Large amounts of identical copies of these theories could be created quickly and cheaply. Great unrest resulted, as people were not used to the traditionally accepted ideas being challenged. Warfare and International Relations were also a major aspect of creating instability and unrest within Europe. Many new military advancements were being made, and they were given an opportunity to be tested regularly due to the shaky International Relations that were present within Europe during the late Middle Ages. Many countries and Princes were looking to expand their territories.
Artillery, Pikes and Cavalry were improving, and unrest was created when countries were worried about the growing capabilities of other countries. War’s inevitably had a negative effect on the economy which left countries in turmoil, and also left the general public extremely unhappy. They did not like the financial difficulties it resulted in, not to mention the death and destruction it resulted in for many innocent people. Although the economic changes that were taking place had a long term beneficial effect on Europe, they caused short term unrest throughout the continent.
During the Late Middle Ages, there was a shift in the “economic centre” of Europe. Instead of being based around the Mediterranean because of Italy’s dominance, it was now shifting towards the nations of the Atlantic seaboard. The city of Antwerp was now the financial and commercial centre for the European economy, and this shift in dominance created unrest within Europe. Italy was losing its ascendancy, which naturally it was unhappy about, and countries such as Spain were growing in power which created a great deal of friction. With the influx of precious materials from the New World came a need for banking and finance within Europe.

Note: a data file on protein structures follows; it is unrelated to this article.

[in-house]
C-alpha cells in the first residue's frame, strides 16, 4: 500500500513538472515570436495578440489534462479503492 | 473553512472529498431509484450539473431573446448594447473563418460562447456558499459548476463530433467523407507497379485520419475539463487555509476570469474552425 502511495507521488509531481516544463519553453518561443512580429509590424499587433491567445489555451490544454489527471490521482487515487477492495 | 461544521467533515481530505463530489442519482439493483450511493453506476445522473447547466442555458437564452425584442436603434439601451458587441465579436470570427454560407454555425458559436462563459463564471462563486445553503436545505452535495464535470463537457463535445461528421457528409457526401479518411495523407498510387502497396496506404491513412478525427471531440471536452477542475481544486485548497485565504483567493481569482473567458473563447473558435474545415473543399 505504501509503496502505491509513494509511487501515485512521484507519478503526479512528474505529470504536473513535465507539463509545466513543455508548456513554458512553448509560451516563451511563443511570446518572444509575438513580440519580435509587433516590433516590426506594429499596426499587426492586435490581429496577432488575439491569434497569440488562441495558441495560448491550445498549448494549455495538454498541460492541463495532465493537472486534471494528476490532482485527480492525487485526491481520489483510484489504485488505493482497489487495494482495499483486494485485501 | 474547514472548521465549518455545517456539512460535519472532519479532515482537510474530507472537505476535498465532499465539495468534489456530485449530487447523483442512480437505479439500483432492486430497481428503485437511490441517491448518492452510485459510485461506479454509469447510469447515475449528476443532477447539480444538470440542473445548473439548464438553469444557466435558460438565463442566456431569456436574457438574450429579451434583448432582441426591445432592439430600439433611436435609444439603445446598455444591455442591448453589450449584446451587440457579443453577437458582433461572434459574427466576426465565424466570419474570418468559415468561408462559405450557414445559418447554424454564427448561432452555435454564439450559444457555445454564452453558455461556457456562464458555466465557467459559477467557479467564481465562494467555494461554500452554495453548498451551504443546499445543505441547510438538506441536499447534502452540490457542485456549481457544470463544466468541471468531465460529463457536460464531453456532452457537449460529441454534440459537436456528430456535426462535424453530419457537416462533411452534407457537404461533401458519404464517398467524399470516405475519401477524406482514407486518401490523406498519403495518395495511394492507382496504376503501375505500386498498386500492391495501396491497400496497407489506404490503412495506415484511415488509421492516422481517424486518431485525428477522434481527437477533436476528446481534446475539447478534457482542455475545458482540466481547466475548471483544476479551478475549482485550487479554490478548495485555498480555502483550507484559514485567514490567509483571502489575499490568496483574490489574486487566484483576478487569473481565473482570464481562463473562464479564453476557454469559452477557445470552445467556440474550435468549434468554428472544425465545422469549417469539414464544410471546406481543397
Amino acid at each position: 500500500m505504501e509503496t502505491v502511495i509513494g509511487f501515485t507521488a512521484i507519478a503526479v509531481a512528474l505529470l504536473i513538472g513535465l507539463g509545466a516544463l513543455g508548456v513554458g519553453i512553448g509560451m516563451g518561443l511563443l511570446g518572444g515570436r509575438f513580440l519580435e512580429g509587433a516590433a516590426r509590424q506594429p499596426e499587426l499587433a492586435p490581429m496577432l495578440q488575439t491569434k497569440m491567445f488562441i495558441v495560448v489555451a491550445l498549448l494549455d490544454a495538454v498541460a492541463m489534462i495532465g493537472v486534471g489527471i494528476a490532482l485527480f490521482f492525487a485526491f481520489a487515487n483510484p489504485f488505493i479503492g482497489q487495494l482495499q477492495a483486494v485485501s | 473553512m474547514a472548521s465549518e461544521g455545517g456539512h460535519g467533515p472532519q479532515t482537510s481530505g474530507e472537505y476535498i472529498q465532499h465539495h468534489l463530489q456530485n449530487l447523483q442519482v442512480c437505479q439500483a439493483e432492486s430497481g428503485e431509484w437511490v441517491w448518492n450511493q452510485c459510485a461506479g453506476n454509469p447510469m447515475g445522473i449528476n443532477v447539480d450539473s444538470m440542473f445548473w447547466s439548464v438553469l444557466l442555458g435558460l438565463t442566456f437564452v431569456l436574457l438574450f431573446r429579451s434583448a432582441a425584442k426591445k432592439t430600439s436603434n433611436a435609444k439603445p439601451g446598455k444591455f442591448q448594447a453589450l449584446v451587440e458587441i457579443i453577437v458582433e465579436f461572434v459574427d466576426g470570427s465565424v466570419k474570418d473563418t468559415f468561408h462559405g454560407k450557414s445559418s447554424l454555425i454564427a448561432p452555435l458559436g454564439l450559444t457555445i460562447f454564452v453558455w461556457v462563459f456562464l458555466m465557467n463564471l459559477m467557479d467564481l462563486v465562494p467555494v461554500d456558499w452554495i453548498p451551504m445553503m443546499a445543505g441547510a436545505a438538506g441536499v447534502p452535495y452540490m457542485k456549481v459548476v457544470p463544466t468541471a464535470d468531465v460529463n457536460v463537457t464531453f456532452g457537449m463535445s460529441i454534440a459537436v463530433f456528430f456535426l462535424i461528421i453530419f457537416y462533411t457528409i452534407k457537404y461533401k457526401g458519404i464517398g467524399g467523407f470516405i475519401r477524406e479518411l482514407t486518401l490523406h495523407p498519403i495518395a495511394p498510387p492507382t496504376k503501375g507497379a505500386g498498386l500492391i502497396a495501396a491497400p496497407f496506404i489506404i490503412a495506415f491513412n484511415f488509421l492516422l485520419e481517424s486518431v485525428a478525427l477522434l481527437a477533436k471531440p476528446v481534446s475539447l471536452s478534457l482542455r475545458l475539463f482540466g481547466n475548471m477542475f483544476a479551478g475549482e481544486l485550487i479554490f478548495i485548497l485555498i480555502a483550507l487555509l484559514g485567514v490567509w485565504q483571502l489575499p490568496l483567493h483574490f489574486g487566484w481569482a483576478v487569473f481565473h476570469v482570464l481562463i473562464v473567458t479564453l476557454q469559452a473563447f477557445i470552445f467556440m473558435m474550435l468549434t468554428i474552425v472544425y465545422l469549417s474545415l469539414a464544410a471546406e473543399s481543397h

This led to several families, most notably the Fugger’s, becoming extremely prominent within Europe. They were able to become extremely rich from these activities, and were able to make many of their clients extremely rich as well. This created an even larger bridge between the rich and the poor, which is an obvious cause of unrest. The poor people were not happy with how they were being exploited for people such as the Fugger’s gain, and they were especially unhappy with how they were made to pay high levels of taxes when the extremely rich families did not have to.
Inflation, and especially the Great Price Rise, were also large causes of turbulence in the late Middle Ages. As the economy continued to grow through the early 16th Century and populations rose, there was a greater demand for goods, so accompanied with the increase of money in Europe, prices were able to rise. Wages were not rising though, leading to poverty for many individuals. The vast amounts of people who were negatively affected by this felt greatly aggrieved, feeling that wages should be rising with the inflation, but when they did not, conflict was always a possibility.
Accompanied with these consequences were the negative effects of Monopolies and Debasements, and it is clear that all of these combined effects were creating a great deal of unrest within Europe. To conclude, the late Middle Ages were certainly a time of unrest in Europe. With so many divisions within countries, it was unlikely that stability and co-operation between other countries would be possible. The changes in religious ideologies, the economy, the increasing number and growing sizes of wars and society as a whole were creating tension between countries and ultimately unrest throughout the continent.